October 2016. Half Face and Full Face have actually been in the house a few times, but only for a few minutes. Half Face gets really nervous if we close the patio door behind her. By now we’re wondering what we’re going to do when winter hits. There’s no way we’re going to have three cats! We’re exploring ideas for insulated kitty shelters to leave outside. Oh, but the adorbs!

November 2016. OK, now we’re in trouble. The kittens have been coming inside to eat, through the basement door. (Not Kitty Mamma, just the kittens.) One cold night we let them stay there overnight, in the utility room. It gets worse; now we have proper names for them: Half Face is Phoebe and Full Face is Fiona. By the second week of November they had pretty much moved in and were no longer going outside. They remain pretty slippery though, and will only be picked up if you get them when they’re eating.

November 16, 2016. We decide to take them to the vet to get inspected. I had to work downtown that day, so Martine volunteered to handle the daunting job of rounding up two very slippery kittens and stuffing them into a cat carrier and taking them to the vet. Disaster strikes! In the parking lot of the vet clinic the cat carrier malfunctions resulting in Fiona getting her head stuck in the door. She’s squealing because she is being seriously strangled. Martine tries to open the latch enough to free her head but in the process gets bitten very hard by a panicking Fiona, and a panicking Phoebe bolts through the opening and across the parking lot. She’s gone, and there’s no way to find her. The clinic is almost two kilometres from home, so there’s no chance she’ll find her way back on her own.

Late November 2016. After getting Martine bandaged up, shot with a Tetanus vaccine, and interviewed by a government rabies specialist, we begin the process of trying to find Phoebe. Every day — twice a day — we go back to the vet clinic and explore the surrounding streets and yards with flashlights, rattling a food can, and squeaking her favourite toy. Nothing. We put fliers in every mailbox for six blocks around, and tape posters up on poles and bus shelters throughout the area. Nothing. We visited animal shelters and posted items on the various online cat rescue sites. Nothing. Well, we did (literally) get a call from a Nigerian scammer. (No, really.) This goes on for two weeks, with no sign of Phoebe. We’re crushed. As Martine said, at least when she was outside here she had her mother, her sister, a safe place to sleep, and food. Now she has nothing. (*Sob!*)

November 29, 2016. Phoebe has been gone for almost two weeks. Martine gets a call from a lady near the vet clinic saying there’s a small grey cat on her back deck right now. Martine races over there. Too late, she’s gone. Martine searches the area and only succeeds in spooking a raccoon. Later that night we both go back and search the yard and the surrounding streets, with no luck. We leave some food on the woman’s deck.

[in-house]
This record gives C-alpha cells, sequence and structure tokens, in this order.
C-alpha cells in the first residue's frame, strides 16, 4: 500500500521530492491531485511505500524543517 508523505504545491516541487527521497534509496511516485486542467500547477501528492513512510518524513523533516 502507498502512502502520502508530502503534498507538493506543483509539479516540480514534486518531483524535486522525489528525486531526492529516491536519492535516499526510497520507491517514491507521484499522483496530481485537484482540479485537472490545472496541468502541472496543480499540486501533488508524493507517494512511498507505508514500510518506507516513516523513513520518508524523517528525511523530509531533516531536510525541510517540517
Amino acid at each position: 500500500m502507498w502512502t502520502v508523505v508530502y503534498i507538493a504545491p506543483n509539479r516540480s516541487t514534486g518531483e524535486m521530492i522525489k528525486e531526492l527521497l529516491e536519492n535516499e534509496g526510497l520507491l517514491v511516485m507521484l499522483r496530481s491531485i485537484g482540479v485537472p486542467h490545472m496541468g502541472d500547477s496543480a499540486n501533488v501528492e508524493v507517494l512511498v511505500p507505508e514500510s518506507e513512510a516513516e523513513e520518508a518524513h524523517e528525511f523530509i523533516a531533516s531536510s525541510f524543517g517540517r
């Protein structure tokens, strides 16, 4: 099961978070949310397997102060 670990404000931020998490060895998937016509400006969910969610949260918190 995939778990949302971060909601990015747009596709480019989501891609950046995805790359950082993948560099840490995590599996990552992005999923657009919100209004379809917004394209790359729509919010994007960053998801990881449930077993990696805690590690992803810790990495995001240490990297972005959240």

December 1, 2016. The vet clinic calls to say they’ve seen a small grey cat in their parking lot. They’re not sure it’s Phoebe but it might be. Martine races over there, but it’s too late. We’ve been back to the woman’s house and the neighbourhood several times, but it all seems so futile. We talk about setting a trap on the woman’s deck, but it’s cold these days and if Phoebe gets trapped at night and isn’t found until morning she could easily freeze to death.

December 2, 2016. It’s Friday, and we decide to try the trap. I figure we’ll try it for the weekend, and remove it if we don’t catch her by Monday. We go over there and set the trap on the woman’s deck at about 4:30, with an open pack of wet cat food as bait. By now we haven’t seen Phoebe in over two weeks, and we’re not 100% sure the woman’s or the vet’s sightings were even her. We go home and I start to get ready to make dinner. RRRRRING! It’s the woman. Something is caught in the trap. It’s only been one hour! We race back there thinking “How can it be Phoebe?” and “How can it not be Phoebe?” As we arrive I say to Martine, “this is when we find out if this lady is crazy. Maybe we’ll find a stuffed teddy bear in the trap.” We approach the back deck, and there she is. Phoebe is in the trap!

She’s now been home for a day, and the adjustment has been weird and contrary to all expectations. Phoebe is now affectionate and non-slippery (we can pick her up whenever we want), but her slippery sister Fiona is terrified of her. The Mini also doesn’t like her much, and growls at her. But this is Phoebe’s hour, and we’ve never seen her happier or more well-adjusted. I guess there’s a dominance order that needs to be established or something. Hopefully it will all sweeten up quick.
In the meantime, reference the October 2016 item above. Correction: we now have three cats.

(Photo by Martine Pagé.)
(Photo by Martine Pagé.)

[Originally published on Facebook, December 3, 2016.]